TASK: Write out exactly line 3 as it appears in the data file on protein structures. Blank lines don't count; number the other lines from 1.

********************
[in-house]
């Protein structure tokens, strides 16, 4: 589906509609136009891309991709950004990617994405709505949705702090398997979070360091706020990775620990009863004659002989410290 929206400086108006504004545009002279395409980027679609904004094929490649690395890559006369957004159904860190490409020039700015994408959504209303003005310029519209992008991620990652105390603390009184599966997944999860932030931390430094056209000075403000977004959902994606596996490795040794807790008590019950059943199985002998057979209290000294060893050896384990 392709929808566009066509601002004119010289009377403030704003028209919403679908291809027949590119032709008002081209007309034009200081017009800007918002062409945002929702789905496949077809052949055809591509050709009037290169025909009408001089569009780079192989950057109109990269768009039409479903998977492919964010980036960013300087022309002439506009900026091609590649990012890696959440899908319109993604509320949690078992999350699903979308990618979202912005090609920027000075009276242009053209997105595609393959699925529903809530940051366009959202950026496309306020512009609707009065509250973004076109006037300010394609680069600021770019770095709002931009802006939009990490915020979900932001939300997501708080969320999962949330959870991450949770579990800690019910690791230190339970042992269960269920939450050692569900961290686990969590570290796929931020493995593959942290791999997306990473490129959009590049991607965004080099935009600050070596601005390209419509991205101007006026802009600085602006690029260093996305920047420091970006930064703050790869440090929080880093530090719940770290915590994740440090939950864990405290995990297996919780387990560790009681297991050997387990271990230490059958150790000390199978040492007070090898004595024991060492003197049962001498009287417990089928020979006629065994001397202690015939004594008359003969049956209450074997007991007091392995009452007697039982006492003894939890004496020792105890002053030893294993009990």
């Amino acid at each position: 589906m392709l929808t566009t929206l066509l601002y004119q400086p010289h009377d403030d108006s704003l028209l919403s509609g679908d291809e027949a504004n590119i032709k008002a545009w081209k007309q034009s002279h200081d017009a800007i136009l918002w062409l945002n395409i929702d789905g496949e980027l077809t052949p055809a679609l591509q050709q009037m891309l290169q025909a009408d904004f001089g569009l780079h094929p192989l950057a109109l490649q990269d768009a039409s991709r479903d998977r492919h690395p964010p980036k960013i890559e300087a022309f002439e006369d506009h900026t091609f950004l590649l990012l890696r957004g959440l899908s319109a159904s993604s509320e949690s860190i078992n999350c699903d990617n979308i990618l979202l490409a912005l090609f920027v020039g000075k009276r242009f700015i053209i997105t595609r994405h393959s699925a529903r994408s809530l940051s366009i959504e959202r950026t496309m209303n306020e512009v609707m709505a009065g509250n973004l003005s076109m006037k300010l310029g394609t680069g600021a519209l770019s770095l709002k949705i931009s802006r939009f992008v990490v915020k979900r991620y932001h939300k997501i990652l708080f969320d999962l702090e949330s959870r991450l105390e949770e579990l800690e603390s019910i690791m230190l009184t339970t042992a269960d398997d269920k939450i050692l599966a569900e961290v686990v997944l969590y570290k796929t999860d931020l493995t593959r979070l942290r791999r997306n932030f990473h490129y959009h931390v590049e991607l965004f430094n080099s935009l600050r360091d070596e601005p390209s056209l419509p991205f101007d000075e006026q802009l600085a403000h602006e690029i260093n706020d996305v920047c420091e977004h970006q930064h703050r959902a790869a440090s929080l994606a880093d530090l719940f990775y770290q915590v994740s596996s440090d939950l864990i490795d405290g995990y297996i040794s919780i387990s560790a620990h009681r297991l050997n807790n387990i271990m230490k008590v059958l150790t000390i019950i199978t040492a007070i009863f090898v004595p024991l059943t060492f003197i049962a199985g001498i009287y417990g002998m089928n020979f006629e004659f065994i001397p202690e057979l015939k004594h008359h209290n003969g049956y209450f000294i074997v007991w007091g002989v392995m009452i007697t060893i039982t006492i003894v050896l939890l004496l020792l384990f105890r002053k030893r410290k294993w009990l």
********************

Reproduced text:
């Amino acid at each position: 589906m392709l929808t566009t929206l066509l601002y004119q400086p010289h009377d403030d108006s704003l028209l919403s509609g679908d291809e027949a504004n590119i032709k008002a545009w081209k007309q034009s002279h200081d017009a800007i136009l918002w062409l945002n395409i929702d789905g496949e980027l077809t052949p055809a679609l591509q050709q009037m891309l290169q025909a009408d904004f001089g569009l780079h094929p192989l950057a109109l490649q990269d768009a039409s991709r479903d998977r492919h690395p964010p980036k960013i890559e300087a022309f002439e006369d506009h900026t091609f950004l590649l990012l890696r957004g959440l899908s319109a159904s993604s509320e949690s860190i078992n999350c699903d990617n979308i990618l979202l490409a912005l090609f920027v020039g000075k009276r242009f700015i053209i997105t595609r994405h393959s699925a529903r994408s809530l940051s366009i959504e959202r950026t496309m209303n306020e512009v609707m709505a009065g509250n973004l003005s076109m006037k300010l310029g394609t680069g600021a519209l770019s770095l709002k949705i931009s802006r939009f992008v990490v915020k979900r991620y932001h939300k997501i990652l708080f969320d999962l702090e949330s959870r991450l105390e949770e579990l800690e603390s019910i690791m230190l009184t339970t042992a269960d398997d269920k939450i050692l599966a569900e961290v686990v997944l969590y570290k796929t999860d931020l493995t593959r979070l942290r791999r997306n932030f990473h490129y959009h931390v590049e991607l965004f430094n080099s935009l600050r360091d070596e601005p390209s056209l419509p991205f101007d000075e006026q802009l600085a403000h602006e690029i260093n706020d996305v920047c420091e977004h970006q930064h703050r959902a790869a440090s929080l994606a880093d530090l719940f990775y770290q915590v994740s596996s440090d939950l864990i490795d405290g995990y297996i040794s919780i387990s560790a620990h009681r297991l050997n807790n387990i271990m230490k008590v059958l150790t000390i019950i199978t040492a007070i009863f090898v004595p024991l059943t060492f003197i049962a199985g001498i009287y417990g002998m089928n020979f006629e004659f065994i001397p202690e057979l015939k004594h008359h209290n003969g049956y209450f000294i074997v007991w007091g002989v392995m009452i007697t060893i039982t006492i003894v050896l939890l004496l020792l384990f105890r002053k030893r410290k294993w009990l």